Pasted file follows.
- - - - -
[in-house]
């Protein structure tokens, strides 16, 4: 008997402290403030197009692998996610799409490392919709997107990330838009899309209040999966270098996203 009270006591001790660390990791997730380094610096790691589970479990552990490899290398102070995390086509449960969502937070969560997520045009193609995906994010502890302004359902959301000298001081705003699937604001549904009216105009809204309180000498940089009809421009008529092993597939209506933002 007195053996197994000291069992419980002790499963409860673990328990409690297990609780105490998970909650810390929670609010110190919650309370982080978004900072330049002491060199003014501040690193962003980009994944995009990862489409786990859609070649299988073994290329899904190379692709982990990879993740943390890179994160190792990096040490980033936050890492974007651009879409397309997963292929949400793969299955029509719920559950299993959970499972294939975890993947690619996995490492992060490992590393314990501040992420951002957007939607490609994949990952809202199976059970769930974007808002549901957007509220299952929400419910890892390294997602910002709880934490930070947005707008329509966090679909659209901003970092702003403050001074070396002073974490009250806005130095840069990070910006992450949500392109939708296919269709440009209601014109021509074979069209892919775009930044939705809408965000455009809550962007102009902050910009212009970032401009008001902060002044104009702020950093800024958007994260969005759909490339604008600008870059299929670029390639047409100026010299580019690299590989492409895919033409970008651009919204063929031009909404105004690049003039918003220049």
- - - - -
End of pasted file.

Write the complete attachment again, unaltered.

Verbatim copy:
[in-house]
């Protein structure tokens, strides 16, 4: 008997402290403030197009692998996610799409490392919709997107990330838009899309209040999966270098996203 009270006591001790660390990791997730380094610096790691589970479990552990490899290398102070995390086509449960969502937070969560997520045009193609995906994010502890302004359902959301000298001081705003699937604001549904009216105009809204309180000498940089009809421009008529092993597939209506933002 007195053996197994000291069992419980002790499963409860673990328990409690297990609780105490998970909650810390929670609010110190919650309370982080978004900072330049002491060199003014501040690193962003980009994944995009990862489409786990859609070649299988073994290329899904190379692709982990990879993740943390890179994160190792990096040490980033936050890492974007651009879409397309997963292929949400793969299955029509719920559950299993959970499972294939975890993947690619996995490492992060490992590393314990501040992420951002957007939607490609994949990952809202199976059970769930974007808002549901957007509220299952929400419910890892390294997602910002709880934490930070947005707008329509966090679909659209901003970092702003403050001074070396002073974490009250806005130095840069990070910006992450949500392109939708296919269709440009209601014109021509074979069209892919775009930044939705809408965000455009809550962007102009902050910009212009970032401009008001902060002044104009702020950093800024958007994260969005759909490339604008600008870059299929670029390639047409100026010299580019690299590989492409895919033409970008651009919204063929031009909404105004690049003039918003220049």